I said “Gate crash crowd of audience…”
Before I could complete he said, “ Not only that,  After our performance, the dialogues and the songs would move from lips to lips of common people. That is the success and our pleasure. A Jatra artist does not hanker for money like those migratory birds of TV and Cinema who ruined this industry.”

Leaving his house, at a crowded traffic junction, some one’s car radio was playing the Famous “Sonai Dighi” of Brojen Dey. Even if the signals, turned amber, like me, many of the people at the wheels listening to the Jatra forgot to switch on the engine. Brojen babu can still make the Jatra to come back to it’s golden days. Jatra is yet the unforgotten drama pride of Bengal   

Tuesday, April 1, 2014


I used to think that we waste our time, energy  and debate so much to give a name to a newborn until I met a scholarly and philosopher person Sharma Ji, who compelled me to think otherwise.
He told me “Why we drop our letters only in the postbox? Does the addressee stay there? Because we believe that this is the beginning of the process of reaching the letter to the addressee. ”
I said “I do not get you. What that has got to do with the name of a person.”
With his usual calmness Sharma ji said, "The body is the casing of a soul. Every soul when born is assigned a trajectory path by the Almighty. The name is just like the convention one follows in naming a file; also it is the codified form of that assigned trajectory which the Almighty conveys deep in the subconscious minds of the persons who start thinking to assign a name. In a way, Naming is the beginning of the mission for which a soul assumes a physical shape.”
I still had doubts and asked him “I can show you here more than Five Yudhistirs who are known liars and if some day a light breeze may blow away my driver Hercules, I won’t be surprised.”
With smiles in his face he said “our bank is diametrically opposite to the main market.  Many times from our camp, instead of taking left turn towards market, we turn right towards bank. Because if we do not get money from the bank we cannot do our assigned task of Marketing. If you remember Ramayana, Ratanakar and Valmiki are the names of same person. So if the name appears to be a misnomer, wait and see.”
We had a day long discussion and debate and he told me that a name might be valid for the   literal meaning or it could be a combination of a (latent or active) supernatural vibration and the former. Also as the life advances, a person may get some other name or names. He said” If you do not get a direct bus to Raipur, You take some other means or bus to Jagdalpur and from there you board other bus to reach Raipur.”  
I was so much convinced that on return to my camp,  opened the brown pages of boyhood day’s diary about the names of our brothers and sisters.
My grandma gave the name to all of us along with a ceremony. All these names are in some way are also the names of things  for daily Puja of Devi Durga.
 Long before, we were known as a royal family. Devi Durga is our presiding deity at the ancestral Village home. My brothers and sisters are named by Grandma  as  Sonkho( Conch),  Alpana( Rongoli) and my name is Pradip; this is the main big Deepak consisting of many Deepaks attached to big brass stand. During Maha-arati when it is lighted all other lights except the Diyas near the goddess were put off.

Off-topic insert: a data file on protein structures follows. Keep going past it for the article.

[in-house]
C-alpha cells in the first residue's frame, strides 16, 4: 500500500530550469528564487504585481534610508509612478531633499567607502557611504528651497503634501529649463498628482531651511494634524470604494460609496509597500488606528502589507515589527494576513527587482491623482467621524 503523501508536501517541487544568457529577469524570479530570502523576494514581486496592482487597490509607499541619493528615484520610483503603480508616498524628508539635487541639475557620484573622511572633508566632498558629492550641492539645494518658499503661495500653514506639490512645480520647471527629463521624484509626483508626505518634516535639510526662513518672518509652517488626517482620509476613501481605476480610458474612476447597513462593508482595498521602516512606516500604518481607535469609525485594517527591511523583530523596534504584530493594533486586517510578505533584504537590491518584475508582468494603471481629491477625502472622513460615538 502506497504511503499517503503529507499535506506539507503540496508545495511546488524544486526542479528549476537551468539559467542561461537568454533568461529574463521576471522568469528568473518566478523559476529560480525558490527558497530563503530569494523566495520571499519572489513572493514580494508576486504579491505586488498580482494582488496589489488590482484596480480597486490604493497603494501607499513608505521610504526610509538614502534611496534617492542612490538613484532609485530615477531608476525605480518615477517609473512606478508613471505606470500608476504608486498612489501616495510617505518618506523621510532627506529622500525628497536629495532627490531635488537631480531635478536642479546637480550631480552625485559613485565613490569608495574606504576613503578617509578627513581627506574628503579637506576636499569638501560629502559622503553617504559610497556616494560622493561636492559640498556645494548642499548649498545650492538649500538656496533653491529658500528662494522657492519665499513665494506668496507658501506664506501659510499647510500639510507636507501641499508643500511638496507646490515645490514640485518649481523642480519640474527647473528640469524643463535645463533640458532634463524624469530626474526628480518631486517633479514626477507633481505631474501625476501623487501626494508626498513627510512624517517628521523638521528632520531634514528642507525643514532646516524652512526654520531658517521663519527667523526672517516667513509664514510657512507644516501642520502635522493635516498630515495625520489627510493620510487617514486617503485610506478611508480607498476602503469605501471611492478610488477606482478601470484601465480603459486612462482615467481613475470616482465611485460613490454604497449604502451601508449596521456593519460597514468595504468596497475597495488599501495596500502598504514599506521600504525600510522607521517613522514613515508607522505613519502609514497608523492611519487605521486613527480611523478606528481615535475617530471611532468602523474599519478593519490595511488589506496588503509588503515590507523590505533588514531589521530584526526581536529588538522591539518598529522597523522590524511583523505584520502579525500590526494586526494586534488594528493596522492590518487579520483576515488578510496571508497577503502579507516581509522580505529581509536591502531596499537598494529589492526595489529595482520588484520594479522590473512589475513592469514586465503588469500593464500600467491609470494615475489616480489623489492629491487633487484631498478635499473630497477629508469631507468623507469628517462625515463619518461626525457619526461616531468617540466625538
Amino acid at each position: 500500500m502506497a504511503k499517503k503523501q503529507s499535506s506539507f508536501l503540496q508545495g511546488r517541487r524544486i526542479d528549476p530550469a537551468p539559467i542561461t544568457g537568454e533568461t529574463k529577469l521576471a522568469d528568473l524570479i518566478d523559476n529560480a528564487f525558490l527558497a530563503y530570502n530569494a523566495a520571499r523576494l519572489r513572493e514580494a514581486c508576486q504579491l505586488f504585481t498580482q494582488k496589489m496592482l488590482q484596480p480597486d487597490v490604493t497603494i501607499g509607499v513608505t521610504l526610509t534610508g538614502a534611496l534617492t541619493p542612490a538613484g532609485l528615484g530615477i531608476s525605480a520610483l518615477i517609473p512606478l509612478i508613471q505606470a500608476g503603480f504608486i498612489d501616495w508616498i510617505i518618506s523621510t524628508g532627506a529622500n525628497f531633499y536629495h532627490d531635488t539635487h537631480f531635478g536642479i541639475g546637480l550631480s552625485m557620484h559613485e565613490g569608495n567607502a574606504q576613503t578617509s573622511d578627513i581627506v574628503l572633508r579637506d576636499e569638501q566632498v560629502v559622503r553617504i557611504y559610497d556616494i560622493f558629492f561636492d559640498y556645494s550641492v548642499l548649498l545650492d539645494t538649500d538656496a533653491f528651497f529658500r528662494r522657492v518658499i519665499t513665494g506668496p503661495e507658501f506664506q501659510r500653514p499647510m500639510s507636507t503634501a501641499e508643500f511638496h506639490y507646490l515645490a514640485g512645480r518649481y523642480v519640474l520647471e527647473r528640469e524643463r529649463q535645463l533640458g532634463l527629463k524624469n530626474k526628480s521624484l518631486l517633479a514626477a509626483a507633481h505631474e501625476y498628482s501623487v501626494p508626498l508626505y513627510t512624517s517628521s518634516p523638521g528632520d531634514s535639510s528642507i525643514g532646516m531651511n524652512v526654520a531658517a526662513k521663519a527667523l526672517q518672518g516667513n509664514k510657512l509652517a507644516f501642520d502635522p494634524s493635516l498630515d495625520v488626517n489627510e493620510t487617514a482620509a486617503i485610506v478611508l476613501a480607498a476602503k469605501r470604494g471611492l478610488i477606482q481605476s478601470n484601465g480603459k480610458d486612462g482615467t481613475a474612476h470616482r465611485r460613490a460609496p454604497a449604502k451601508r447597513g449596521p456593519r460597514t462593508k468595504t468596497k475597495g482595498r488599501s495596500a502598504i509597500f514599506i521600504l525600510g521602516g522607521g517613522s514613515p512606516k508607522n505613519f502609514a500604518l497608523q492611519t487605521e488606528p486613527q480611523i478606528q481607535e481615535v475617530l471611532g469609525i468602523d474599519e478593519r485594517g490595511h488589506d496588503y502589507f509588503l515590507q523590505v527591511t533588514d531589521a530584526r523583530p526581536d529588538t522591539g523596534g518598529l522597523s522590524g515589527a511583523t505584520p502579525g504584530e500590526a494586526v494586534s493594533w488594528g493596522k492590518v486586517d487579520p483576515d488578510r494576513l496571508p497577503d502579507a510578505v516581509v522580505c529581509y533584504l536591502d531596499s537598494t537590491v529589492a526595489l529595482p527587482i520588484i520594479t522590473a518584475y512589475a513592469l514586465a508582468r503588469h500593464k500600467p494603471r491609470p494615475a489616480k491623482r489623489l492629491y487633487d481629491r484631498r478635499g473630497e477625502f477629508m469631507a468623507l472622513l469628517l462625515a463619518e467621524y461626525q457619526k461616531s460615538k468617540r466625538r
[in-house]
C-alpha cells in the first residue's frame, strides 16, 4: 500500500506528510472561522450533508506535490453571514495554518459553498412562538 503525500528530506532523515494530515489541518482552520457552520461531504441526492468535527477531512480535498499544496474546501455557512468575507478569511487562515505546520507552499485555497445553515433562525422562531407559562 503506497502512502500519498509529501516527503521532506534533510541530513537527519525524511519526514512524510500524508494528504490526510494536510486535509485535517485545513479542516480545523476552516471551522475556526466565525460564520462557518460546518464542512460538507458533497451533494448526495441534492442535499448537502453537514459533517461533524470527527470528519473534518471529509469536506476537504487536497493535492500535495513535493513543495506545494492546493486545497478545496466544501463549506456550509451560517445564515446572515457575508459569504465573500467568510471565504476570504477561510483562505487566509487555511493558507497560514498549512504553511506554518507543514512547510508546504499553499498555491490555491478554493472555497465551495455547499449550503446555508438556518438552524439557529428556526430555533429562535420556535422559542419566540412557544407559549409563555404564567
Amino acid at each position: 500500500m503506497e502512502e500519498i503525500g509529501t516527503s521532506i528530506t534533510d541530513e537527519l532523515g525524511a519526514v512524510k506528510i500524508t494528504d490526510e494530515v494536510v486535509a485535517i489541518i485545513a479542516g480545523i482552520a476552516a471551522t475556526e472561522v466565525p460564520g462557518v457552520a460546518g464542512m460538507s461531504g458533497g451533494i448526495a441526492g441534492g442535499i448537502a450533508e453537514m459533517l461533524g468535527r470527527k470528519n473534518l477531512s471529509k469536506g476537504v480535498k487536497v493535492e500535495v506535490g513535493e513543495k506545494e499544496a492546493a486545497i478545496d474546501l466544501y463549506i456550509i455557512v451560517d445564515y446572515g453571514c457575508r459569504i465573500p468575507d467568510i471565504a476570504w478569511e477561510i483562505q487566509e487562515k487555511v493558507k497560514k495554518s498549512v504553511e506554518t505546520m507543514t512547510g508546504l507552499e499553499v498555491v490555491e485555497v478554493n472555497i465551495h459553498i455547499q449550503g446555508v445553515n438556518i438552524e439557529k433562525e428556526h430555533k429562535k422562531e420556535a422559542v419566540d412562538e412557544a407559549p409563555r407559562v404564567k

I am quite baffled here. Although brought up in a very religious environment, I am never an orthodox Hindu. I believe very seriously that worshiping can be done by closing or opening your hands or by touching your heart or by any other way. I never think that my way of worshipping God is the best and others are to be put off.
In my profession,  to be a successful geologist you have to listen and give equal importance of other’s views besides your own view. 
I asked Sharmaji about my doubts and he smiled,"Just think of it for some more time, you will get the answer.” I could not get it from him, as one day he suddenly left us  forever.
 My team rediscovered some Iron ore deposits, and some small mine developed copper mineralization and finally a regional discovery of a big deposit of Nickel in Indonesia. I was awarded Ph.D for my research work for a method improvement and mathematical modeling of ore reserve estimation.
I do not know if all these could put some dim light like a small Diya. If so, then I am happy for my name and If Sharmaji was around, I could have told him so.
I was happy with my name till a  friend of my late father told me something, which I did not know before.
My father was a rational man and he disliked any religious bias. When I was born, he was in the Police training college as he got his long waited promotion. He knew that my naming would be made by his mother (Grandma) with a religious bias.
He was an ardent fan of Film star Pradip Kumar   and became very happy when I was named as Pradip.(Kumar, as per our family system is common to all boys but not Kumari to girls.) However our parents   never told any of us about this angle of my name.  
strangely, I was very much active in debates, speech competition and drama from school to college life and some part of my service life in Baildilla(in Chhatisgarh, near Dantewada) and Mossabani. I was more inclined in writing script and to another hobby; writing lyrics of songs.
Except few directors, I do not see films at all and I never saw any film of Pradip Kumar although I heard he was a great actor. Sadly, in my family nobody neither   discouraged nor encouraged my stage performances. One of my bosom friend,  a very successful actress, Film director and editor of a Magazine, requested me to write scripts for her TV serials but I could not make it.
I remember only faintly, once my father told me if I ever wanted to translate my dream into reality he would stand by it. I could not follow that he wanted me to be a Film actor. However he believed in personal freedom and I did what I wanted to do.
 I only disliked this part of my name just for this sake. This part of Namesake shall ever remain with me as a sad shake.
(This is an entry to 7 th edition of Indispire of indiblogger.in)